A tale of a sheep that seized the day
short story on the endless search of happiness
So, once upon a time, there was a green field beside a river, and a herd of jolly fluffy little sheep lived there. There were flowers and trees, birds and butterflies, and the grass grew so tall that it colored the sunlight green, so the sheep would spend their days in emerald twilights — playing, jumping, rolling, feeding on the juicy leaves.
Until one morning, when the sharp rays hit their eyes and woke them up. They looked around and realized that there was no grass anymore — it was all eaten. The opposite bank, instead, was full of green, and without much hesitation, the herd rushed into the river.
The river crocodiles threw a feast. They dragged down the slowest, the weakest ones, as the rest reached the bank kicking and shouting, fighting for their lives. They landed, hearts pondering with remaining horror and arising joy, and started to devour the grass, each trying to get the best piece.
When they finished fighting for the last sprout, they already knew what happens next. The treasure was waiting for them on the other bank, shimmering as a gemstone, and the price was clear. They headed to the water, preparing to fight, eyes full of hunger, and the crocodiles feasted again, and each of the survivors declared a victory. Shouldering each other, they sunk their teeth into the pulp, and the emerald juice was running down their chins and back into the river.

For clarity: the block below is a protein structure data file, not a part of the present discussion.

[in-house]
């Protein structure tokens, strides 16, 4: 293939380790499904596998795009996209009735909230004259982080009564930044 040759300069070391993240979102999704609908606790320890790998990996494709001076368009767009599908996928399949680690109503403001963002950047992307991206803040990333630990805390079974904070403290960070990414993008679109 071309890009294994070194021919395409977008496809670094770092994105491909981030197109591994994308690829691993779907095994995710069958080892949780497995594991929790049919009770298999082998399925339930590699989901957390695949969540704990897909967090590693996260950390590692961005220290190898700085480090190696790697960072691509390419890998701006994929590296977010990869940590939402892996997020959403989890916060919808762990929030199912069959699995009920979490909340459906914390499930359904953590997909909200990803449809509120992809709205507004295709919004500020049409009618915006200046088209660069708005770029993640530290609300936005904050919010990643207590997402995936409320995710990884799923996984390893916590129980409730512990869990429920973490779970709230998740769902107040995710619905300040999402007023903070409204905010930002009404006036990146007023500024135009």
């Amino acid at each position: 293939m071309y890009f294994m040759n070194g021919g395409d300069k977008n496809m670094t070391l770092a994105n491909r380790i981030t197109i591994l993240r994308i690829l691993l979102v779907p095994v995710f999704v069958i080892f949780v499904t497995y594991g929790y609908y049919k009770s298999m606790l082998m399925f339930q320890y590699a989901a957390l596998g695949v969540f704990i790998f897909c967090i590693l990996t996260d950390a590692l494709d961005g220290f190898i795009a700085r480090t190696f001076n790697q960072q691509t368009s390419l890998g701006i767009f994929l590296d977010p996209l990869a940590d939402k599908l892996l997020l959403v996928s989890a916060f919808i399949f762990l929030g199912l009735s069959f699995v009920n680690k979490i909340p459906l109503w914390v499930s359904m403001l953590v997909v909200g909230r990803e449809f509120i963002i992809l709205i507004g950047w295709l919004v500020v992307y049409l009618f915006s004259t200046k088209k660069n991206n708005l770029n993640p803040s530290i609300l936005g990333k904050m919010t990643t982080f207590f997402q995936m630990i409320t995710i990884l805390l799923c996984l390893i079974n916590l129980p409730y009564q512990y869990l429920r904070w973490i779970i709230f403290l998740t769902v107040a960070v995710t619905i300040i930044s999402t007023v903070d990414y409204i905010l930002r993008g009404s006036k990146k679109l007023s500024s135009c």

All except one.
“Isn’t it just odd?” — the Sheep thought, watching their backs disappearing underwater — “Why do we have to chase something that is not here? Why the grass is always greener on the other side? Why can’t we just be happy with what we already have, grateful for it? Why can’t we just live?”
So he stayed and sang himself to sleep under a spiky bush. In the morning, he saw that the remaining stubs of grass grew out enough to feed him for a day, and the day after that.
In a while, the Sheep was jumping and playing among little bushes, chasing butterflies and singing with birds. He would lay on his back and count celestial sheep passing by in the sky, and then he would roll on his side and breath in the smell of freshly cut grass, the smell of summer. He’d wake up with the sun to receive its blessing, and go to sleep whispering the words of gratitude.
One of the evenings, curling down on his bed of soft grass, he felt joy arising from within. As if something eternal, endlessly loving had stroked his head and touched his heart. He felt united with every creature around him, every flower, bug, and a tree, and yet the most himself he had ever been, full of love. At that moment, everything in the world made sense.
The next was the feeling of long sharp teeth sinking into his neck, and this was the last thing he ever felt.
The panther did a few gracious jumps, praising the gods that sent her such easy prey, lifted the warm bleeding body from the ground, and hurried home to her hungry cubs.
The sun set, and rose again.
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